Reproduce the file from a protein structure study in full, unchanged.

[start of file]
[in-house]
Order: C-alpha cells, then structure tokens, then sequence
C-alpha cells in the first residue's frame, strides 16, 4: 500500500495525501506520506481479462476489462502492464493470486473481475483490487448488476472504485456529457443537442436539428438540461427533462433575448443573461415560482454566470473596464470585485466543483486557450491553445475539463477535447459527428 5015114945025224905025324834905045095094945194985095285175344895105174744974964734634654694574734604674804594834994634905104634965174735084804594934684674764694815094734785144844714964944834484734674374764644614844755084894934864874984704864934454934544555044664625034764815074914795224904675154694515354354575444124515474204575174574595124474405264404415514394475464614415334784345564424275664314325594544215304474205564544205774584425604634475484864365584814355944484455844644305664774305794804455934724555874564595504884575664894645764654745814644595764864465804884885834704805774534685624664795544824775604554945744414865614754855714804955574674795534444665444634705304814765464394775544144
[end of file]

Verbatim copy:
[in-house]
Order: C-alpha cells, then structure tokens, then sequence
C-alpha cells in the first residue's frame, strides 16, 4: 500500500495525501506520506481479462476489462502492464493470486473481475483490487448488476472504485456529457443537442436539428438540461427533462433575448443573461415560482454566470473596464470585485466543483486557450491553445475539463477535447459527428 5015114945025224905025324834905045095094945194985095285175344895105174744974964734634654694574734604674804594834994634905104634965174735084804594934684674764694815094734785144844714964944834484734674374764644614844755084894934864874984704864934454934544555044664625034764815074914795224904675154694515354354575444124515474204575174574595124474405264404415514394475464614415334784345564424275664314325594544215304474205564544205774584425604634475484864365584814355944484455844644305664774305794804455934724555874564595504884575664894645764654745814644595764864465804884885834704805774534685624664795544824775604554945744414865614754855714804955574674795534444665444634705304814765464394775544144